Call it What it Is

I’ve had people commit offenses against me and rather than admit that their actions were hurtful, they would turn on the charm or try to be extra helpful. It doesn’t work for me. I suspect that wouldn’t work for you either and I know it doesn’t work for God. To confess means to speak the same thing as. When I sin, God doesn’t want to hear about how tired I was or how difficult the circumstance. He doesn’t need me to do penance of some sort. He simply wants me to call the thing I did a sin. In that way, he and I can get on the same page and find reconciliation. When I admit that I’ve sinned, I cast myself on his mercies trusting that he’ll catch me. This abandonment of one’s ego into the hands of another is the reason that it’s tough for people to admit they’ve sinned. When a person refuses to acknowledge their fault, they cling to an artificial sense of worth. They retain their self justification and try to make the other person feel better by attempting to “make it up” to them. Such an approach does permanent damage to the relationship until the sin is confessed.

Roy Hession writes in his very helpful little book, The Calvary Road:

Some may be inclined to question whether it is right to call such things as self-consciousness, reserve and fear, sins. “Call them infirmities, disabilities, temperamental weaknesses, if you will, ” some have said, “but not sin. To do so would be to get us into bondage.” The reverse, however, is true. If these things are not sins, then we must put up with them for the rest of our lives; there is no deliverance. But if these and other things like them are indeed sins, then there is a Fountain for sin, and we may experience cleansing and deliverance from them, if we put them immediately under His precious Blood, the moment we are conscious of them. And they are sins. Their source is unbelief and an inverted form of pride, and they have hindered and hidden Him times without number.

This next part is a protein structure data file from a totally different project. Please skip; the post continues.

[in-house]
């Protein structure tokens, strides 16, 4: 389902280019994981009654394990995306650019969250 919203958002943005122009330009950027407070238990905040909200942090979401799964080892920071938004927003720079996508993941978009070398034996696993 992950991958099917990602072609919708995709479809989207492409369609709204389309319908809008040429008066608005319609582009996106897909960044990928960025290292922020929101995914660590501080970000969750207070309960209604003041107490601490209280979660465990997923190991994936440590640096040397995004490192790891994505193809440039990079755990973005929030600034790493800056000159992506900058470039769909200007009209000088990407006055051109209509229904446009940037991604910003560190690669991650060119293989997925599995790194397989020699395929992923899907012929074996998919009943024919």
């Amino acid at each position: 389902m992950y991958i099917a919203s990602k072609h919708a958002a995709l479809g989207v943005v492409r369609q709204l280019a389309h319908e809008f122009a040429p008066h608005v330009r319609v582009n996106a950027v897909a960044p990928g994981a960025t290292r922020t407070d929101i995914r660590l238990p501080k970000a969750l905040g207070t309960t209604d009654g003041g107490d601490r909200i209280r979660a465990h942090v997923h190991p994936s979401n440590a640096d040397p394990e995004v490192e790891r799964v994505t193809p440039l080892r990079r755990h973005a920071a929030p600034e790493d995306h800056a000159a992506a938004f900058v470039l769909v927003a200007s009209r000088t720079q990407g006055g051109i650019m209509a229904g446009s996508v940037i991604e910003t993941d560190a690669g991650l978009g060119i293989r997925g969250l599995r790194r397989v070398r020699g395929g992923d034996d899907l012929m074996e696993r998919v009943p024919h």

We need to admit to God, to ourselves and to our spiritual family that we’ve sinned. We must stop minimizing and compensating or we’ll never be free. Growth Groups are a great way to begin to live in transparency with other believers. If you have other ideas, feel free to leave them in the comments below.

In close, I leave you with this very substantive popular Christian song by Francesca Battistelli:

Published by Nathan Wilkerson

Holding on for dear life.

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